To hear Hank Greenberg tell it, there was never anything wrong with AIG, the massive insurer he led for 27 years, until Eliot Spitzer made up a bunch of nonsense about his cooking the books, which led to Greenberg’s ouster and the many disasters that have befallen AIG since, most notably a government bailout it didn’t need.
“Eliot Spitzer decided he wanted to take me down,” he said. “He was successful. Destroyed a company that had a $180 billion market cap. Now it’s what? A fraction of that. There’s been seven C.E.O.s since I left the company. Destroyed a great asset.”
Eliot Spitzer has himself been destroyed in the meantime. And Greenberg settled the lawsuit first brought by Spitzer last year, although he disputes his own words about the company’s financials having “inaccurately portrayed the account, and the financial condition and performance for AIG.” But Hank Greenberg isn’t finished. For while the man fought both Hitler and the North Koreans, he’s never seen something quite so insidious as the sword with which Spitzer brought him low: New York State’s Martin Act, a pre-Depression bit of anti-fraud legislation that allows the state to take action against rogue financiers even if they didn’t mean to go rogue.
“I care about my country and I care about the rule of law,” Mr. Greenberg, a veteran of World War II and the Korean War, said in a feisty interview this past week. “I fought two wars for my country. This is another war….”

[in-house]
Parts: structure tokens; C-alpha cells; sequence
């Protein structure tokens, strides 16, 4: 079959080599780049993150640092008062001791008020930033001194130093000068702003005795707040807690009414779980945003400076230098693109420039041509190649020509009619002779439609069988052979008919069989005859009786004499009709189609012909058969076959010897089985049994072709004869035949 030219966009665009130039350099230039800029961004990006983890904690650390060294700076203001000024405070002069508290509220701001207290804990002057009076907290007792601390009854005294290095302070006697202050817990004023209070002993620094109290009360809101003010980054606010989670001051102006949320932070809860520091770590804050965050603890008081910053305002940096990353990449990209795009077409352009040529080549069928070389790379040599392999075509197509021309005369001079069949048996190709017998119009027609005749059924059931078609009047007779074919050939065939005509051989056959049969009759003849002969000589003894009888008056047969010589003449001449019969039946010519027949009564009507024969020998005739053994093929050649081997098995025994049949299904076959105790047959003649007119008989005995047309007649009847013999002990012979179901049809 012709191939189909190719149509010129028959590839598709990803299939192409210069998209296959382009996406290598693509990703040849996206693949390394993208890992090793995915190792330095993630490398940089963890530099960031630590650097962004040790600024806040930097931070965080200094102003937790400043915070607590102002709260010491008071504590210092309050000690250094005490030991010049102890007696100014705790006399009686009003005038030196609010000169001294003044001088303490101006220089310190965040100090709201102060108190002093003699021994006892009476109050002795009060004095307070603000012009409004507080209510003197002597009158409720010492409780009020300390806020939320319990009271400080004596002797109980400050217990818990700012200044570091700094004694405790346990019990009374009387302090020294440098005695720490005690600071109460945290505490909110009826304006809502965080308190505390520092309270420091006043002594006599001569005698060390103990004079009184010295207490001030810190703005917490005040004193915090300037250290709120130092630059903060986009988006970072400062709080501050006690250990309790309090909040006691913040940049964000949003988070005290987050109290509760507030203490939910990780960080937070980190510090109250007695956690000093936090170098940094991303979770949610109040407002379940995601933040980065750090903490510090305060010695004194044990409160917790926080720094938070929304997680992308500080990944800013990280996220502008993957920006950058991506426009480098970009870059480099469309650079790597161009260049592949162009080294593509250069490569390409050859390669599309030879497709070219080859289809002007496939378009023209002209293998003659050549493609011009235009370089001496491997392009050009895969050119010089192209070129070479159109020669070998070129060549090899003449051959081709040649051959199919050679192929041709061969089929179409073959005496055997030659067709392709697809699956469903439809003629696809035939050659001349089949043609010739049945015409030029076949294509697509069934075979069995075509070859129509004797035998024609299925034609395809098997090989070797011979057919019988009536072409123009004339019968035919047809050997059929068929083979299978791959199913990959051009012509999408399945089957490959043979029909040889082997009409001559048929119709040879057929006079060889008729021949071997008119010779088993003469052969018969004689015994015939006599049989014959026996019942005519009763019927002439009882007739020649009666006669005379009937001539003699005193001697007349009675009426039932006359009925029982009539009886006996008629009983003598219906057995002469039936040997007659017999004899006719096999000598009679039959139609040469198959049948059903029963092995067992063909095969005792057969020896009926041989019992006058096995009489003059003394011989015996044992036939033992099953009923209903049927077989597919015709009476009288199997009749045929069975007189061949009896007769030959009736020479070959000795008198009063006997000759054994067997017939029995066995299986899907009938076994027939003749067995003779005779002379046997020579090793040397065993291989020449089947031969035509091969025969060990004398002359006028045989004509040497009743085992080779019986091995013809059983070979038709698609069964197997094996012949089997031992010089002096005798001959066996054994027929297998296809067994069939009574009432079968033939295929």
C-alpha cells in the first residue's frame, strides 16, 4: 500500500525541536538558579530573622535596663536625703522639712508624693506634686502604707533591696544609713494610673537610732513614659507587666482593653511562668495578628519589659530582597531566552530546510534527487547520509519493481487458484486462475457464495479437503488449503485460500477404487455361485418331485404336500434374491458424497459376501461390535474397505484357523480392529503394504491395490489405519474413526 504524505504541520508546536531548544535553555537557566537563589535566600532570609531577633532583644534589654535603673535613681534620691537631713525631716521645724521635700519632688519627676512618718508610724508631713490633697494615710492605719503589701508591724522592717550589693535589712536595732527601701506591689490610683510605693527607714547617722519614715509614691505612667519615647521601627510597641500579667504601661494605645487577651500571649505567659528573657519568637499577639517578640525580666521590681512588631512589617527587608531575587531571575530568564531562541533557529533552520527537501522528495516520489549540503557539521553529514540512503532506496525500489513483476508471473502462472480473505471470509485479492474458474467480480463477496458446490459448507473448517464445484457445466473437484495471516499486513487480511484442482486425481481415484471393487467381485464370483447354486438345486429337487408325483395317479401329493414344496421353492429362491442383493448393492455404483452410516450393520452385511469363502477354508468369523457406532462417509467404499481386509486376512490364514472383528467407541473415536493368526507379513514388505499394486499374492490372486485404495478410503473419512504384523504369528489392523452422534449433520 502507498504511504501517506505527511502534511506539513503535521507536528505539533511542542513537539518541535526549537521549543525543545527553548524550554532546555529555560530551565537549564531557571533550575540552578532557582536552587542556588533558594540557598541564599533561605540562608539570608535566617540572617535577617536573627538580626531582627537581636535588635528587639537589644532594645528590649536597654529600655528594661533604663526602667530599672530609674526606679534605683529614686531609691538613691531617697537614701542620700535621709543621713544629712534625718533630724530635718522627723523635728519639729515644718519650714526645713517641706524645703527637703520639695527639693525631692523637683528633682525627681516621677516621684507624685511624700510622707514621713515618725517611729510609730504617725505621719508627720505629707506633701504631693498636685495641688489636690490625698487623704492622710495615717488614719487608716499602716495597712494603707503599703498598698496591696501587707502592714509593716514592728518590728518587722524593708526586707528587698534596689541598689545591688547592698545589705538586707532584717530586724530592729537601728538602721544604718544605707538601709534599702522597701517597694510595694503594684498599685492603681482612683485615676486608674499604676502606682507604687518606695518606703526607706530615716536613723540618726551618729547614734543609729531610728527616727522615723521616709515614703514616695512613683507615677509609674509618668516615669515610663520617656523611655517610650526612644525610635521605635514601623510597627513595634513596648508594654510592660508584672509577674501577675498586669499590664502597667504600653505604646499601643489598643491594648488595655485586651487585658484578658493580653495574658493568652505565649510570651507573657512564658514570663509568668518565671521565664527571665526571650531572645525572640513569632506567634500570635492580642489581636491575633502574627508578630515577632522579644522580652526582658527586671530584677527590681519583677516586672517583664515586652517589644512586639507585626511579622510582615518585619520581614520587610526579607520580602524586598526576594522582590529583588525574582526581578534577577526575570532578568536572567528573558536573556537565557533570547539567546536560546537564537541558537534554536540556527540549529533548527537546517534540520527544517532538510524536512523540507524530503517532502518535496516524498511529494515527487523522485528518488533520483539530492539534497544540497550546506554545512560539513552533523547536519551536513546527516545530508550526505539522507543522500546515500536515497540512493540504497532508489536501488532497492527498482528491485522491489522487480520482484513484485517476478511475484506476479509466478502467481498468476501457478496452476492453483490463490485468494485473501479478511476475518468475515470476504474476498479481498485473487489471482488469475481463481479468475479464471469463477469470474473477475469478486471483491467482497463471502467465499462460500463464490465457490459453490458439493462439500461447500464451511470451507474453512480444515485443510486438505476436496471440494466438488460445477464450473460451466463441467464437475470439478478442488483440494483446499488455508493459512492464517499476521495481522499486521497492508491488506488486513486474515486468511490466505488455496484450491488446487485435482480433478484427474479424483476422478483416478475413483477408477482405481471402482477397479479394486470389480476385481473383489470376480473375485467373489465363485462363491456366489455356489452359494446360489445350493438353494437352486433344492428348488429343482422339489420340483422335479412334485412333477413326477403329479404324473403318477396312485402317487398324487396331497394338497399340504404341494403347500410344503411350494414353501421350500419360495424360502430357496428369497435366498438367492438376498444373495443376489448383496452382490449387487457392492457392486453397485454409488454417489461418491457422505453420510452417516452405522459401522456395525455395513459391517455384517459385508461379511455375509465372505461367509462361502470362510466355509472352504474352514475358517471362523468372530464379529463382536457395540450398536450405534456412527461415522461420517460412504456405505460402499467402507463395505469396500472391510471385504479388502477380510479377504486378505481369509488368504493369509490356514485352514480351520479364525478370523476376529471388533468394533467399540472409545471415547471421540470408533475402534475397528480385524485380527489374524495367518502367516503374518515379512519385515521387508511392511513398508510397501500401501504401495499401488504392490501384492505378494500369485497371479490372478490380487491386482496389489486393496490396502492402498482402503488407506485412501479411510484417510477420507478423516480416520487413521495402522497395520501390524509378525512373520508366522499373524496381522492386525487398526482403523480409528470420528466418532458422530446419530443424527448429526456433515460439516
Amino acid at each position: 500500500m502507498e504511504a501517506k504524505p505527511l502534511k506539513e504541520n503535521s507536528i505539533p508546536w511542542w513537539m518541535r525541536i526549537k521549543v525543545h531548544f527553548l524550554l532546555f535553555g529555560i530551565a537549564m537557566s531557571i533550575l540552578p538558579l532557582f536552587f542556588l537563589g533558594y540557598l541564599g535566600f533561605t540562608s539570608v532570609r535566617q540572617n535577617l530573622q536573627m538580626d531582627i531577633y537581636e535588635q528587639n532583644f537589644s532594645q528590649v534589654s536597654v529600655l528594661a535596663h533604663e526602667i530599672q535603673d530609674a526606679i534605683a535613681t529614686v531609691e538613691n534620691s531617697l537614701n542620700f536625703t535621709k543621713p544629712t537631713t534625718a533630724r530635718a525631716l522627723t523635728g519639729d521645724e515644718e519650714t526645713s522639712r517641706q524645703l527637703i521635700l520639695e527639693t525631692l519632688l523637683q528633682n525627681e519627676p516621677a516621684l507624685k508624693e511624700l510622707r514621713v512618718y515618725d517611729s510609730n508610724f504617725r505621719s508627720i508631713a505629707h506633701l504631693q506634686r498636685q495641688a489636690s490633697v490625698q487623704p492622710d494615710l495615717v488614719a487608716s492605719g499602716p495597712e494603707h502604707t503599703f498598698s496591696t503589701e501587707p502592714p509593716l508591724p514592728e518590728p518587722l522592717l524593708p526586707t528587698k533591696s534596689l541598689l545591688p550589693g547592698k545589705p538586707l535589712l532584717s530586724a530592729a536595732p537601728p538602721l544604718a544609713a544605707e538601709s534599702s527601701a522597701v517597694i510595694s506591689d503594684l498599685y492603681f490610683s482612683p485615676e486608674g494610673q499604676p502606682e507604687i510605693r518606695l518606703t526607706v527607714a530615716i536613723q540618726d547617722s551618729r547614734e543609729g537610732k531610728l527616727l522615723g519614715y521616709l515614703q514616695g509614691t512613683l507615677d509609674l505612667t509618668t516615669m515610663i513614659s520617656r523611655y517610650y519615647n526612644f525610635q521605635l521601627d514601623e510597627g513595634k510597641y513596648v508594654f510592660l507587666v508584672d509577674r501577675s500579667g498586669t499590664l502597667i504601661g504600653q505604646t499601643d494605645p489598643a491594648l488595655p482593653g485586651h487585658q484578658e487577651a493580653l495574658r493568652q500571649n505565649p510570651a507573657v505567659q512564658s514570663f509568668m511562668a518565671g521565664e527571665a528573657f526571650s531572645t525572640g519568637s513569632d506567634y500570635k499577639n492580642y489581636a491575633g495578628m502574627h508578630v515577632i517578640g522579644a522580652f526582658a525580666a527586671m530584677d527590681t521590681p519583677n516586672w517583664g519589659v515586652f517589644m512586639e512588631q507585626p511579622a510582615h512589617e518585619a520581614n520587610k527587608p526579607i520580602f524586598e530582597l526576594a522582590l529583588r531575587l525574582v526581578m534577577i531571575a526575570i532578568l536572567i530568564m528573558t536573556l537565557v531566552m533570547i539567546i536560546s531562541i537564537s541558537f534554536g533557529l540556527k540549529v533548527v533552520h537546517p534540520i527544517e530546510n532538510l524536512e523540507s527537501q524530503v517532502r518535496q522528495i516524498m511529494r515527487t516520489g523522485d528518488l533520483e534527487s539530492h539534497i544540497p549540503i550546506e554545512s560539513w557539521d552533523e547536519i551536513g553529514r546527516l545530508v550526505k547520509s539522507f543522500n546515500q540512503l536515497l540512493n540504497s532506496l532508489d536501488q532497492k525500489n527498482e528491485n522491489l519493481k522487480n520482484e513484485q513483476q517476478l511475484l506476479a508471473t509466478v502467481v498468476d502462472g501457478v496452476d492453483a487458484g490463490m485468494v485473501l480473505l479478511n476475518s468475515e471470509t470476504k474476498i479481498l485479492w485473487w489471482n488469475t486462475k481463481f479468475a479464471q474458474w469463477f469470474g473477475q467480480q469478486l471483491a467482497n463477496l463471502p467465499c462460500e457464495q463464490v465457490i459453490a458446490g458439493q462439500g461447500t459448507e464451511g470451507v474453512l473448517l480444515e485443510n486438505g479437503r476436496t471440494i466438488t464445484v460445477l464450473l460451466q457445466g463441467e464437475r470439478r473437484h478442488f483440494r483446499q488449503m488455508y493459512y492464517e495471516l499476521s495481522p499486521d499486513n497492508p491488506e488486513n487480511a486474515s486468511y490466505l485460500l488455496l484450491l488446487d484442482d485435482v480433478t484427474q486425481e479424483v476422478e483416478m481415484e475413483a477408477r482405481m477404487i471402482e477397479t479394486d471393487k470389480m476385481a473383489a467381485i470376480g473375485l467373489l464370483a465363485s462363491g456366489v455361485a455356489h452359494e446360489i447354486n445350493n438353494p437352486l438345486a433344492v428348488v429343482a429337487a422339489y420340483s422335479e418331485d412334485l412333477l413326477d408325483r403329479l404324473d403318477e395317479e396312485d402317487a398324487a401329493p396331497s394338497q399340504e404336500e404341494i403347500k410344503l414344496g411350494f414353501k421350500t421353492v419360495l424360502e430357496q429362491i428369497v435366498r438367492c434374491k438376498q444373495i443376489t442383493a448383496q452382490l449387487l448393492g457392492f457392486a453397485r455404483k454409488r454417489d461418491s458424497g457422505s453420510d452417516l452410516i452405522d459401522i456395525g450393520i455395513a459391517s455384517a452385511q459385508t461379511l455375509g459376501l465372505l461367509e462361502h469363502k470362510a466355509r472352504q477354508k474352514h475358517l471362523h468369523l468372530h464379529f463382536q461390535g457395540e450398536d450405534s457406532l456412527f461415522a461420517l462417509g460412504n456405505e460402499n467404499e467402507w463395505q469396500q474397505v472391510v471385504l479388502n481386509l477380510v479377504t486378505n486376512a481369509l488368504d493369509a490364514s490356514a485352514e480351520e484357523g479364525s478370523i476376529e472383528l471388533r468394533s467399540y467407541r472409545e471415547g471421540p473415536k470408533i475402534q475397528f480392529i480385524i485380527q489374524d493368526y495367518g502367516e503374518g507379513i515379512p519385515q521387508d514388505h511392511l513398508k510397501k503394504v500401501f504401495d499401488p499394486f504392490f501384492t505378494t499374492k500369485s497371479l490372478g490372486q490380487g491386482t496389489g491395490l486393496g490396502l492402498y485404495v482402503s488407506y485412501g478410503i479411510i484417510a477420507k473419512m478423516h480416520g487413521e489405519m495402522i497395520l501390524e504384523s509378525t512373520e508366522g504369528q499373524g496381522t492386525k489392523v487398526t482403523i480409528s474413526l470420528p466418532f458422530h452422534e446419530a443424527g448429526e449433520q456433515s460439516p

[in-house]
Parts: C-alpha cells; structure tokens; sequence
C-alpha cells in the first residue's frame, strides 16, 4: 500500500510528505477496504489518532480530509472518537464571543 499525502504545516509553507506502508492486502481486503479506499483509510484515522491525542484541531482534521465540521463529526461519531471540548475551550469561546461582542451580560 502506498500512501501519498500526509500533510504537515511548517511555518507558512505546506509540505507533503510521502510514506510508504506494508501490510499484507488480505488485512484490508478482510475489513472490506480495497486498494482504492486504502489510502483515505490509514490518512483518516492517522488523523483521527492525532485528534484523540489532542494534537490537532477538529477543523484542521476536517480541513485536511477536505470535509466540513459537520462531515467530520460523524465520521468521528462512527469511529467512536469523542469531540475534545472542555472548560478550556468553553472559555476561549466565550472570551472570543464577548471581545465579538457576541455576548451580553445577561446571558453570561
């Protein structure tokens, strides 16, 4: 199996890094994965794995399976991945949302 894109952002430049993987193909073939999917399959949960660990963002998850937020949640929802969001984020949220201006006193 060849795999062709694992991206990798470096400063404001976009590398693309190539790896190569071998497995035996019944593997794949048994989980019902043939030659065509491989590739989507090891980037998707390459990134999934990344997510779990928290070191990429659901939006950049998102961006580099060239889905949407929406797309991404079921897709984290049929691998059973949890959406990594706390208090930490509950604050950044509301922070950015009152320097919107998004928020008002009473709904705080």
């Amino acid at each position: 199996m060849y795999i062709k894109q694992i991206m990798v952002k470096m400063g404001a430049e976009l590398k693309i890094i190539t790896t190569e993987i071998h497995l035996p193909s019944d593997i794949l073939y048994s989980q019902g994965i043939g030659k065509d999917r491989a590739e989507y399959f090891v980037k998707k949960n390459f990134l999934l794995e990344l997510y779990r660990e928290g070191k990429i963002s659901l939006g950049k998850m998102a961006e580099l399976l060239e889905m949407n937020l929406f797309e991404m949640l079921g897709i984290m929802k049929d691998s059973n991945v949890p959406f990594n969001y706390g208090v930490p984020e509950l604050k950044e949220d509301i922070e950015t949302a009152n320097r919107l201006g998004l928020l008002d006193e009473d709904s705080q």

“It’s outrageous,” Mr. Greenberg said of the intent issue. Asked if legislation broadly targeting all states was an appropriate remedy, he replied: “So is it better to have a law that violates every principle? Is that better? You can be tried for something without having to prove intent? Are we a third world country?”
Not yet, but if Greenberg is successful in this latest fight—to get a law pre-empting state securities legislation with more teeth than the federal versions through a Congress and White House that pay lip service but little else to the formerly sacrosanct-on-the-right concept of states’ rights—we will be soon.
Joseph P. Borg, the longtime director of the Alabama Securities Commission, said, “Any way you look at it, this bill is going to put investors at not only a disadvantage, but deep in harm’s way.”
“If I can’t prosecute, then what’s the deterrent?” added Mr. Borg, who is also the head of the North American Securities Administrators Association. “If I can’t bring civil action, then what’s the deterrent? None.”
Critics of the bill also said it represented the kind of rollback of states’ rights for which Republicans once criticized Democrats….
If it goes through, the bill’s text says it would “provide for exclusive federal jurisdiction over civil securities fraud actions.” It also says that “differing state regulatory requirements” create “inefficiencies,” raise costs and harm markets “without providing material investor protection benefits.”